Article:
Before we begin a new project I scour Pinterest for engaging learning ideas, reserve as many books as I can on that topic from the library and buy/make any resources.

Rather than create a tight plan of what we are going to do. I will leave out the books, resources and set up a few invitations. Then I just sit back to allow the girls to explore and investigate on their own. Observing and helping along the way if they need me to.

Here is a little overview of our learning during our human body topic.

I set up a little provocation on the light panel. The girls enjoyed cutting out and sticking the organs in the right positions.

The whole family loved the Smart Labs squishy human body. I don’t mind investing in resources like this as I know we will get years of play and learning from it.

I bought these plastic bones from eBay for about £1.99. We did a play dough experiment to understand how our skeleton holds our body together. They also came in handy for lots of maths and loose parts play. How cute are these mini skeletons the girls made!?!

This Janod Magnetic Human Body was a Christmas present. We cannot get enough of it, it is such a fantastic toy. It also has body part cards in 11 different languages. We all enjoyed learning how we say different names for body parts in different languages. I know this will be a toy that we will always come back to.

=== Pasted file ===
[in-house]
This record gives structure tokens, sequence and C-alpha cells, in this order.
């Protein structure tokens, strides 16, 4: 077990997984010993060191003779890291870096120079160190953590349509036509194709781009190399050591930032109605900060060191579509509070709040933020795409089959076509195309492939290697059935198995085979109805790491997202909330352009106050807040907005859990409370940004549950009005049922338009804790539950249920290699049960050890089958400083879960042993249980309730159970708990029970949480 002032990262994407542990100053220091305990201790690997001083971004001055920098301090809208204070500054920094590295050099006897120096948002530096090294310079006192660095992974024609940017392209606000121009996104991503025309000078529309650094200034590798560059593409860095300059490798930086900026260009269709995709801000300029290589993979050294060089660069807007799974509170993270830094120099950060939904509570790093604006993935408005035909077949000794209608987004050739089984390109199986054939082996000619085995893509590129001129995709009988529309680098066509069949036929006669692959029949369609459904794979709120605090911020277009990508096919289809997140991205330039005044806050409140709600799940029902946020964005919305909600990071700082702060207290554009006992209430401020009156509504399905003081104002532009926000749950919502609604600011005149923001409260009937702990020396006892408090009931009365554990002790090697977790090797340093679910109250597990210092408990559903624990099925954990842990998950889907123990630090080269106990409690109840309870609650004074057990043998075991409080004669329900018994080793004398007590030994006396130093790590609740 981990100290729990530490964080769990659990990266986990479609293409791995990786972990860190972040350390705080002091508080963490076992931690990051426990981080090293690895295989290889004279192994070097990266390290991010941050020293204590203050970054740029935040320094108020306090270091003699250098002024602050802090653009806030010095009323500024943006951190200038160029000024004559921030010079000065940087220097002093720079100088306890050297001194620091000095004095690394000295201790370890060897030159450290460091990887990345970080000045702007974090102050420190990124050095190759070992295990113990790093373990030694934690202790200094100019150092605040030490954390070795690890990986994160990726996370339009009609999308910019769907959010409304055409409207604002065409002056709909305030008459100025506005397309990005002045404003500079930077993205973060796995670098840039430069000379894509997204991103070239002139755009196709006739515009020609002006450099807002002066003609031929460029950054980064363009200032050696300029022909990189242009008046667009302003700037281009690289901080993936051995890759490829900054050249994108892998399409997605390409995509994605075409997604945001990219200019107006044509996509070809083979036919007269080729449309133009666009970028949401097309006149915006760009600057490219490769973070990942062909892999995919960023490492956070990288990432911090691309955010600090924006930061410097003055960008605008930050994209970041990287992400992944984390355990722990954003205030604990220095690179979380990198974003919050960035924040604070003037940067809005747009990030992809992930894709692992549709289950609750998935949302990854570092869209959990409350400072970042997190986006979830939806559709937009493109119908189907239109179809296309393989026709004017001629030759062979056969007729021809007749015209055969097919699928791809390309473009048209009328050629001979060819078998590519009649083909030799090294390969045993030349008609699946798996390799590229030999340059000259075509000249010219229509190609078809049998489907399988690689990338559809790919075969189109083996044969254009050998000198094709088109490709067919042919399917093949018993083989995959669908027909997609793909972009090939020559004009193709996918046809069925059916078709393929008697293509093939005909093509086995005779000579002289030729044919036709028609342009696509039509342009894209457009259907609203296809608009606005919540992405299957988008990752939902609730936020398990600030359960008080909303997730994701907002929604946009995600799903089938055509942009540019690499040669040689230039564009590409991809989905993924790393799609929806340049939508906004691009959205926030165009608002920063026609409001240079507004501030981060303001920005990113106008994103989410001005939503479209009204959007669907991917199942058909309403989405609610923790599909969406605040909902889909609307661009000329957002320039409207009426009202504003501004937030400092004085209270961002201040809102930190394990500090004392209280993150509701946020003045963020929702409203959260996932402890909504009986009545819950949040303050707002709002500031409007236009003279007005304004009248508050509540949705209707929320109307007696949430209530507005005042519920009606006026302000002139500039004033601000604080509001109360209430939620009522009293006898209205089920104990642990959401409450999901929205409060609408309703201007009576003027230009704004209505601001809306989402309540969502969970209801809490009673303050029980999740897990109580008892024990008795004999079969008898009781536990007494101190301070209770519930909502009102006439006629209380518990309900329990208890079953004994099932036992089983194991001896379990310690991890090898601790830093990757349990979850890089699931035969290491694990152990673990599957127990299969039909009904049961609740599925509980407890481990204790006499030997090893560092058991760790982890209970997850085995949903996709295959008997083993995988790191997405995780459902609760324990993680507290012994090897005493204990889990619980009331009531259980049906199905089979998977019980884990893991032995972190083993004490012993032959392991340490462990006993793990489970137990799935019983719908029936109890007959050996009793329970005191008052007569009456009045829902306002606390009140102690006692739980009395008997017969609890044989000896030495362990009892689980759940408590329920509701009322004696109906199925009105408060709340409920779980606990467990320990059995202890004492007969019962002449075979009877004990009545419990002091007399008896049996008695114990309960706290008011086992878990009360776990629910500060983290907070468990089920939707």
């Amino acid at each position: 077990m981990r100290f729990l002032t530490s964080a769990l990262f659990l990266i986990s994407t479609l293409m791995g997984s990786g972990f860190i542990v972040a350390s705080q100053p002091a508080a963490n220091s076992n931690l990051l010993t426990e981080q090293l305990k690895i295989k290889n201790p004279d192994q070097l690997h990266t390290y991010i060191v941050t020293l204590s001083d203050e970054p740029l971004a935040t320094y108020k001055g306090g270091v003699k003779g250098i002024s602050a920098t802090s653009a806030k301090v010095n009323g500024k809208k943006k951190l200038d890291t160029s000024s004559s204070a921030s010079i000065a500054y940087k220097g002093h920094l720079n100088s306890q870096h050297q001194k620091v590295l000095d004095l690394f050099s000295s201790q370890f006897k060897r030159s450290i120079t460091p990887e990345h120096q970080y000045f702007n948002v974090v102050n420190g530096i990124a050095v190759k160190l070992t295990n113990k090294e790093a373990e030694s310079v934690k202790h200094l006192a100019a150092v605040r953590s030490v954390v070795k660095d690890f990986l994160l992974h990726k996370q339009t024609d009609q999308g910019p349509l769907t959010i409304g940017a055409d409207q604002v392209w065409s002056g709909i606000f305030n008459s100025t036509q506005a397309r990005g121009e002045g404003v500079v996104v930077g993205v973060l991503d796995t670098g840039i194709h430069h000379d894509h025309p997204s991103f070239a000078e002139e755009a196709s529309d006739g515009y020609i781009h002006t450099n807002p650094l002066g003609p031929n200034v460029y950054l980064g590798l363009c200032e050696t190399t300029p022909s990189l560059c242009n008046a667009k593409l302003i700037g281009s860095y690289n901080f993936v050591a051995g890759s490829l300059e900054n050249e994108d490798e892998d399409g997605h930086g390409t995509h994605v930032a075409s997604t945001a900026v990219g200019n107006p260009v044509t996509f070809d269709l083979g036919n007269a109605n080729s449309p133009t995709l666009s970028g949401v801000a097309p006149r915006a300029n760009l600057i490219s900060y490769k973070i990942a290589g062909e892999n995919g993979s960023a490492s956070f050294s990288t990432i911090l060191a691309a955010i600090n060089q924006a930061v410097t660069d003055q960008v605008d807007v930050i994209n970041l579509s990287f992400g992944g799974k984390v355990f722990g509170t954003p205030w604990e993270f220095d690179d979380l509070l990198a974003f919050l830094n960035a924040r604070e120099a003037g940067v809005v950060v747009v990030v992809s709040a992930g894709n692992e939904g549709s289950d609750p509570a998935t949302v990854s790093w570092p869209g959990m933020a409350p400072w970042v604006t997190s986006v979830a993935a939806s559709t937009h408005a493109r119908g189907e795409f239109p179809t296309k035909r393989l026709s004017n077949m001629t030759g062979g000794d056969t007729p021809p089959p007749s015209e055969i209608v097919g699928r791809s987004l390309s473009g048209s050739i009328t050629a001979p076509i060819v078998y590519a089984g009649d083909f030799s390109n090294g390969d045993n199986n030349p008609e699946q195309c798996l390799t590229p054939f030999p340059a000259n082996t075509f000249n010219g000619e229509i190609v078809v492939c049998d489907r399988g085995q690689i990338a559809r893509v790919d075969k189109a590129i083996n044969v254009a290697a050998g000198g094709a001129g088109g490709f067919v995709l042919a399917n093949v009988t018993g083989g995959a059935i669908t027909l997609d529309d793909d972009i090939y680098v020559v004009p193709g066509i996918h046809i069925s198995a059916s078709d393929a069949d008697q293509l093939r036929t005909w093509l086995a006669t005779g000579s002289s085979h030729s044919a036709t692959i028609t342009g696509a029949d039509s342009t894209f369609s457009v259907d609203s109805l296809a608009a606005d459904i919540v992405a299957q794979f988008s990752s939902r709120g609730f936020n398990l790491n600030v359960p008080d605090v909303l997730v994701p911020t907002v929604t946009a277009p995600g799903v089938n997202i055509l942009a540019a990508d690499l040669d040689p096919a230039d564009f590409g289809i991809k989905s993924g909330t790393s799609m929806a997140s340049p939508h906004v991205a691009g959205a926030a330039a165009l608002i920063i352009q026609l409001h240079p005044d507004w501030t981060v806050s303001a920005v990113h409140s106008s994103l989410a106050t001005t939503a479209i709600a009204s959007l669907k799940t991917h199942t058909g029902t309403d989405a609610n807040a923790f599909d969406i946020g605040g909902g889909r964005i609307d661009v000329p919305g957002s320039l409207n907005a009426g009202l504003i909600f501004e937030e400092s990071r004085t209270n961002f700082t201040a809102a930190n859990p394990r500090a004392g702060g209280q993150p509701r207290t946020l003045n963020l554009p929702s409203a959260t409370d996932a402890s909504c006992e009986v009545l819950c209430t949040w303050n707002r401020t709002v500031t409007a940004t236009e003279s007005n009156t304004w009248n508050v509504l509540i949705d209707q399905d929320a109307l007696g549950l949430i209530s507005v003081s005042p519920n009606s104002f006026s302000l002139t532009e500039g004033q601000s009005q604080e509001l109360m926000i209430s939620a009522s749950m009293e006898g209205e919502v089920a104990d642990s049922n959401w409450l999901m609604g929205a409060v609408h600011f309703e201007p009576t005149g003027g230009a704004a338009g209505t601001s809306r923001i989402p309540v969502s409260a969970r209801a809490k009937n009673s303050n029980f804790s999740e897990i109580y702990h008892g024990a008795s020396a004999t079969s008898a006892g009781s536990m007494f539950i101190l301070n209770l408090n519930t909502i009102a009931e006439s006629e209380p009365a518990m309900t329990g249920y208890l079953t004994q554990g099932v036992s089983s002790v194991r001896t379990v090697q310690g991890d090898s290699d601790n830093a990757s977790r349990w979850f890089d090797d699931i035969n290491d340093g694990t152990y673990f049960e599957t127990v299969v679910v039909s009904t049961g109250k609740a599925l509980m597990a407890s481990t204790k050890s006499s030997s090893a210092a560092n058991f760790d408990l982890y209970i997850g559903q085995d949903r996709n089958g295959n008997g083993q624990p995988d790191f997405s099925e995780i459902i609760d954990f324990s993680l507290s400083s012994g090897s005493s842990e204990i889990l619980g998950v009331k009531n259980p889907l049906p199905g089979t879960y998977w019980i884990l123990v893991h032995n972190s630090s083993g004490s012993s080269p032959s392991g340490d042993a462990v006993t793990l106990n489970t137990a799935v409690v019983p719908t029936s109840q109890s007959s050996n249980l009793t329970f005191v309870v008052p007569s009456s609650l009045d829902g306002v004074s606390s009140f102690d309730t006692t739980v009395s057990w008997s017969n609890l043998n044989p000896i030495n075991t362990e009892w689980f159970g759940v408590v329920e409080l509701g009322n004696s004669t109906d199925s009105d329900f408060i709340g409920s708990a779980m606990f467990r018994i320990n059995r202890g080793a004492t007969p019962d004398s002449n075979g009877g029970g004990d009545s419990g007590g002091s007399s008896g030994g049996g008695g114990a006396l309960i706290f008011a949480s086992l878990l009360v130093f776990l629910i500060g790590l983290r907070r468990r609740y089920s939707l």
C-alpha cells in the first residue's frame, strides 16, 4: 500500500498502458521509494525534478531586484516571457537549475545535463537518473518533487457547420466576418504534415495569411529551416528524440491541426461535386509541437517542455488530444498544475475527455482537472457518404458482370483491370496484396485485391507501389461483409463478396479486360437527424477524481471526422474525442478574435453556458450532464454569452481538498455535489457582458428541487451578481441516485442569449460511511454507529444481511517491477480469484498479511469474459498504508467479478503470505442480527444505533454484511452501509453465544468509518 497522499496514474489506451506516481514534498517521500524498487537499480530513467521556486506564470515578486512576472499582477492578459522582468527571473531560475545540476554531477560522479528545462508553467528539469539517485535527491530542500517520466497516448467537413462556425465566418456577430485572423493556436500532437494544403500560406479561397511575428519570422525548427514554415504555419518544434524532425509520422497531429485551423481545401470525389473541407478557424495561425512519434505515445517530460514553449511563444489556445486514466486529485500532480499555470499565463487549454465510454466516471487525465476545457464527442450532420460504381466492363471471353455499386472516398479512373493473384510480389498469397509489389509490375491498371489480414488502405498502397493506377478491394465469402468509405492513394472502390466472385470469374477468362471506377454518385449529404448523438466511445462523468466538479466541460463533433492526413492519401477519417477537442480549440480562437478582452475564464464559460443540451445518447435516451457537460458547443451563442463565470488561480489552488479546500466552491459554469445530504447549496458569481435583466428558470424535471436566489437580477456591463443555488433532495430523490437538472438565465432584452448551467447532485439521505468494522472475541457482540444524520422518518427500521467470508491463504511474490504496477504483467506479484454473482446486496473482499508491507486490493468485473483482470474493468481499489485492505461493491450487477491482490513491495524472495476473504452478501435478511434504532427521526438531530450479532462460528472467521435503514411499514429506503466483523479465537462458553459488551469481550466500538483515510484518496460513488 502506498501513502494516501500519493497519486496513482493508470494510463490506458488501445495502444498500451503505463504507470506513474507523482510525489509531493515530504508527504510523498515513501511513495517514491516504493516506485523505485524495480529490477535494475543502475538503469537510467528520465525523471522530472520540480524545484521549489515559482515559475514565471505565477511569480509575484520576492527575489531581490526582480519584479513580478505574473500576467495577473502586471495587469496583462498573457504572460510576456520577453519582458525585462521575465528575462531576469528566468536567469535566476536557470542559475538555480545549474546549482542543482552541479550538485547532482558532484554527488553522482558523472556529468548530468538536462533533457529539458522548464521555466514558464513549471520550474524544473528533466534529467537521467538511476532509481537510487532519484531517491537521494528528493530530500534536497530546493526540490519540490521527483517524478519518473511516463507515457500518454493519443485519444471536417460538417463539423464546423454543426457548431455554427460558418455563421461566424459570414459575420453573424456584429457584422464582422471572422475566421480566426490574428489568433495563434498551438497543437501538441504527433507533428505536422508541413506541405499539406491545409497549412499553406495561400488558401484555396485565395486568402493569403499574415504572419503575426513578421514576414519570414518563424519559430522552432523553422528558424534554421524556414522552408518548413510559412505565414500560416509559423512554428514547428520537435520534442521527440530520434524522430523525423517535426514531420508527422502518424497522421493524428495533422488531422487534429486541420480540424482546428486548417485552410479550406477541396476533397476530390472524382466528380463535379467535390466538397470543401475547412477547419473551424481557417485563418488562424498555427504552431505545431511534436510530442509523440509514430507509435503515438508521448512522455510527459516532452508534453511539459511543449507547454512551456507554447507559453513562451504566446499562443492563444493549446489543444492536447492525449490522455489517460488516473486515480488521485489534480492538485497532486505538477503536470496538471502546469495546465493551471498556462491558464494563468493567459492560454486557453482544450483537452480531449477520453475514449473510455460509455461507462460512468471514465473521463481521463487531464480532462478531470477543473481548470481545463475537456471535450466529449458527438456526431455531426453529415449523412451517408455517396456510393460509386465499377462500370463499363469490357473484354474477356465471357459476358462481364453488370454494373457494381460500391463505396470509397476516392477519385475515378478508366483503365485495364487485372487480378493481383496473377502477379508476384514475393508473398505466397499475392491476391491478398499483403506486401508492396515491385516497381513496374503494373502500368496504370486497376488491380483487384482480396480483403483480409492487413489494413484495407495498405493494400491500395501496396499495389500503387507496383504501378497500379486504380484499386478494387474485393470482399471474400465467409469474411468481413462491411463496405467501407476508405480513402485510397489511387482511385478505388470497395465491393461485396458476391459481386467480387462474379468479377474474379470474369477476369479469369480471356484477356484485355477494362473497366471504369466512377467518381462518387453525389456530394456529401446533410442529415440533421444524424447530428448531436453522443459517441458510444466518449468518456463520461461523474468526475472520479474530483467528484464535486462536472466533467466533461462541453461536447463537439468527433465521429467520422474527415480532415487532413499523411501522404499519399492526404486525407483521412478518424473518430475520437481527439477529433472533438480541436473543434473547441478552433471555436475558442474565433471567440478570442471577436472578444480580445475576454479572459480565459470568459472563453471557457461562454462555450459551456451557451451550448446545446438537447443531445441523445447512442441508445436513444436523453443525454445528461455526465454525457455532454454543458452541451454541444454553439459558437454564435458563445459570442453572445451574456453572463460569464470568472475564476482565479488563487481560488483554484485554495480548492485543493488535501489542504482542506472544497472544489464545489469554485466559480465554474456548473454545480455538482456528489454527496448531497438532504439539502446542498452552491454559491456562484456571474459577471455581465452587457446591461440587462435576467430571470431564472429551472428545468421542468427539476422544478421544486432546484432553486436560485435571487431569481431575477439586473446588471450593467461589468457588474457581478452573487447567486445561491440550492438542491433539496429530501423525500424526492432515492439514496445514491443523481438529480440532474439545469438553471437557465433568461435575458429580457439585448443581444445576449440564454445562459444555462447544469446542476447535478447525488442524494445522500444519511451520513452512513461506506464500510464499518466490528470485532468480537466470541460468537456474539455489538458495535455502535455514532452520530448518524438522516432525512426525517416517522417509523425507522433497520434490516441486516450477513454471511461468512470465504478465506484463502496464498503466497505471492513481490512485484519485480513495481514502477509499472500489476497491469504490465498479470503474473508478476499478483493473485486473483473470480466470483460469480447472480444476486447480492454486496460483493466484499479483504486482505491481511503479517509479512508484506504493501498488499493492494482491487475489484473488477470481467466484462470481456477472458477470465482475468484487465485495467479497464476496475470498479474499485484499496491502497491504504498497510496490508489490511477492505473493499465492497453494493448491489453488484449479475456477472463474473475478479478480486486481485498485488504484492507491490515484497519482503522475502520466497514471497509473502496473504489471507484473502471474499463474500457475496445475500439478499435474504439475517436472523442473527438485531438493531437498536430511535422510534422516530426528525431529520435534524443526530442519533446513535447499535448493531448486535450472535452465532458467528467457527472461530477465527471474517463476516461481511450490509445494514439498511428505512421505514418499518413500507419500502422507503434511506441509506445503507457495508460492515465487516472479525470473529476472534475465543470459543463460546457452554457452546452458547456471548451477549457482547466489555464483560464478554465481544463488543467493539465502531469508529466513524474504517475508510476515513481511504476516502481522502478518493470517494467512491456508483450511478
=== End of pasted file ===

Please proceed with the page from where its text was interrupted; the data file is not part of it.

At the start of each project I have a look at apps that relate and can be downloaded. This can be an excellent learning tool. I also create a YouTube playlist of suitable videos. I find it helps to do this before hand as you can prewatch the videos to check suitability; there is some fantastic learning opportunities to be found on YouTube, but also some horrendous stuff that I don’t want to accidentally click on when I’m with the girls!

This experiment was awesome. I made some raspberry jelly, this represented the red blood cells. I then added marshmallows for the white blood cells. The girls used a pipette containing green water to represent infection. They squirted a few drops onto the plate and had to stop the infection spreading to all of the red blood cells by blocking it with the marshmallows. It was so much fun and the best part the girls got to eat it afterwards.

The girls wanted to create a life size anatomy model, so they drew around each other, and cut it out. Here is big bean drawing the skeleton. We have just begun painting the organs in watercolour ready to cut out and stick on. This is a bit of a work in progress.

This was such a fun interesting project, and I learnt a few things along the way too! We didn’t learn all of the scientific names or go massively in depth. The girls learnt all they need to know at their age about the human body. Unlike school, where you visit a topic once and that’s it, box ticked, no need to learn about that topic again, we can come back to our learning in the future and add more layers to our knowledge. That is the beauty of home education!

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